There’s limited evidence that lie detectors will be effective on terror offenders
“In the case of sex offenders, [lie detectors] are a very useful way of assessing the quality or otherwise of the assertions being made by offenders...”
“…the use of lie detectors has proved to be pretty effective in giving some support and either reassurance to assertions being made or to contradict some of the claims being made by people who seem to be superficially compliant.”
Robert Buckland MP, 21 January 2020
The government announced plans this week to make terror offenders spend more time in prison. As part of that, it wants to introduce lie-detector tests for convicted terrorists in the probation system. This has sparked debate over whether, in fact, these kinds of test are actually effective.
Lie detection—or polygraph—tests are already used in England and Wales for certain sex offenders on parole, and they’re being trialled for use on domestic abuse perpetrators. The application of these tests to sex offenders were first trialled as early as 2003, and the law was changed to allow mandatory testing in 2007 and 2014.
There isn’t enough evidence to prove the Justice Secretary’s claims about the effectiveness of lie detectors. Even if there were, we can’t assume that evidence from the existing practice involving sex offenders will apply to convicted terrorists.
“Lie detection” is a misnomer
Polygraphs record people’s physiological reactions to questions, such as their blood pressure, heart rate and skin respiration. Some of these can be indicators of deception, but there’s no guarantee of that.
“A specific ‘lie response’ has never been demonstrated, and is unlikely to exist”, according to researchers at Newcastle University.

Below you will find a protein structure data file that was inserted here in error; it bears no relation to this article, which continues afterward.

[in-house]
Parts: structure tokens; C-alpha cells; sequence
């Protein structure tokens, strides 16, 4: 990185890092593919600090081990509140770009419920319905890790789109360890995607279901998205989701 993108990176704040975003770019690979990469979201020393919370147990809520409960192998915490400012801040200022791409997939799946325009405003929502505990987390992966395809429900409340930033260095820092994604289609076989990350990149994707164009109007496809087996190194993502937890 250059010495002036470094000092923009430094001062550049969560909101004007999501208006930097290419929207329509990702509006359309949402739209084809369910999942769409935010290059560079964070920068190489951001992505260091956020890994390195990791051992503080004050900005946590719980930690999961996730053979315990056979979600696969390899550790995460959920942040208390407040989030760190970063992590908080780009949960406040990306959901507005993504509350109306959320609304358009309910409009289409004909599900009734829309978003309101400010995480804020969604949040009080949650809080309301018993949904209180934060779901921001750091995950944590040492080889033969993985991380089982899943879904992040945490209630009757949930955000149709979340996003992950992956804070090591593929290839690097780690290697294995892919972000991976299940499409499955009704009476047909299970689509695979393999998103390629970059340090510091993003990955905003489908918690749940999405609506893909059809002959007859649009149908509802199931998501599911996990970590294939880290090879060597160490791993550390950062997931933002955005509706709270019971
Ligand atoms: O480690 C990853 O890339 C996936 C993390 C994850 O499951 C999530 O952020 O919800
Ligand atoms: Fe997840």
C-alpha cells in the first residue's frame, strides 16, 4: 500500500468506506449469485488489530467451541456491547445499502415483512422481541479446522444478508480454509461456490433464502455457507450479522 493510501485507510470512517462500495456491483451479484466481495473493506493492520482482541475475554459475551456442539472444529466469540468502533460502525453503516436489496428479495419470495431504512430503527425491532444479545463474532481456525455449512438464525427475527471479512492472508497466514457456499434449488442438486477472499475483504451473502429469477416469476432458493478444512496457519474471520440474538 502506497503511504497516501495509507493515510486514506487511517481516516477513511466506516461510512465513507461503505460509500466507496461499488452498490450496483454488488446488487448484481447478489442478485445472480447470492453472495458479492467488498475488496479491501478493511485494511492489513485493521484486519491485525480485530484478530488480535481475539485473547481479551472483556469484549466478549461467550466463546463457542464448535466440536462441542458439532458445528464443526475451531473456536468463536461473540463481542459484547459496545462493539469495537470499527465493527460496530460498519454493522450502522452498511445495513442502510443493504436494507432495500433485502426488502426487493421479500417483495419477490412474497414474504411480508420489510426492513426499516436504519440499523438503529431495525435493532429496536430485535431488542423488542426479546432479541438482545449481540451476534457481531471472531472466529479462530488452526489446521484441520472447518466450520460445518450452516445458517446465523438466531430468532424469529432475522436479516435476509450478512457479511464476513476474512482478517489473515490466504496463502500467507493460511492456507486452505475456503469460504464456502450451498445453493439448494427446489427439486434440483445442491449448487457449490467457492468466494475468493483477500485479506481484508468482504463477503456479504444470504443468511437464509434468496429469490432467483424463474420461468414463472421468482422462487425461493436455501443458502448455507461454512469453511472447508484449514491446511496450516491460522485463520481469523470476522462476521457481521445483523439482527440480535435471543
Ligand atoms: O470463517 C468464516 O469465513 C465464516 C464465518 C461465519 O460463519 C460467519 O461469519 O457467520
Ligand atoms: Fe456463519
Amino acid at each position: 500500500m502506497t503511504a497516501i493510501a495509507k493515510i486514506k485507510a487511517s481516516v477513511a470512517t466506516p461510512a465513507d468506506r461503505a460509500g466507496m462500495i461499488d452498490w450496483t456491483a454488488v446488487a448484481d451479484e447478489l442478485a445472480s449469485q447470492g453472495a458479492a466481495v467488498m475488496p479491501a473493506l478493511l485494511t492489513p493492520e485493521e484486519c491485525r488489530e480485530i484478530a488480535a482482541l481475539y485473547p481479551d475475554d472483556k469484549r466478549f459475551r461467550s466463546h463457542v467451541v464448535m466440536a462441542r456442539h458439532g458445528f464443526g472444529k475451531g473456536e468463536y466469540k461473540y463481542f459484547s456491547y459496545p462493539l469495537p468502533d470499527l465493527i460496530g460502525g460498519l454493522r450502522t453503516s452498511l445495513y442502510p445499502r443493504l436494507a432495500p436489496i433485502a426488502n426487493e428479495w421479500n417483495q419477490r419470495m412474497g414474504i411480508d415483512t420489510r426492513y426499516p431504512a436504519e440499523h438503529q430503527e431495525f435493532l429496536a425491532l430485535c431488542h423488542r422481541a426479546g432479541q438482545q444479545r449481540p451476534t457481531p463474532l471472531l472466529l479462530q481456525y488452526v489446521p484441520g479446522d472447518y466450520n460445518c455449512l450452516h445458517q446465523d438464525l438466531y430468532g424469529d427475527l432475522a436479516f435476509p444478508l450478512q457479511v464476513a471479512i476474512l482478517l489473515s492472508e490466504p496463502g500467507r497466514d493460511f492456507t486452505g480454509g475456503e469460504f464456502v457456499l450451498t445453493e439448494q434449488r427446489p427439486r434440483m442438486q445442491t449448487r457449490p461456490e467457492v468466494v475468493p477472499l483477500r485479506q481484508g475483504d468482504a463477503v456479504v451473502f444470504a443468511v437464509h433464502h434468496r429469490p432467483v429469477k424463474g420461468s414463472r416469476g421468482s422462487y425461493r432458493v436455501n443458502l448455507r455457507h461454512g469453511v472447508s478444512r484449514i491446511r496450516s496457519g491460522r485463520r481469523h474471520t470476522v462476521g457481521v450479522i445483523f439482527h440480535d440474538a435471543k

In other words, they don’t detect lies, but they can be used to detect responses which may be associated with deception.
Calling this “lie detection” also doesn’t get across how these tests actually work in the case of supervising sex offenders. “Most [polygraph tests for sex offenders] are screening in nature”, according to the Newcastle academics.
So rather than people being questioned about a specific incident, they’re questioned about their general behaviours, such as whether they’ve been truthful about their offending history or if they’re keeping to their probation conditions.
Polygraphs can’t detect lies accurately
There isn’t generally very good evidence for the effectiveness of polygraphs at detecting lies, and there’s certainly no evidence they work perfectly.
One important study, conducted by the US National Research Council in 2003, concluded that under normal conditions, “specific incident polygraph tests can discriminate lying from truth telling at rates well above chance, though well below perfection”. This study is old, but is still cited by researchers today.
At the same time, the study cautioned that its findings can’t be used to say how accurate the tests are for screening purposes—more like what’s involved in the probation service. Given the greater ambiguity in screening situations (no longer asking about specific incidents), it said it’s likely that accuracy would be lower than what it found for specific incident tests.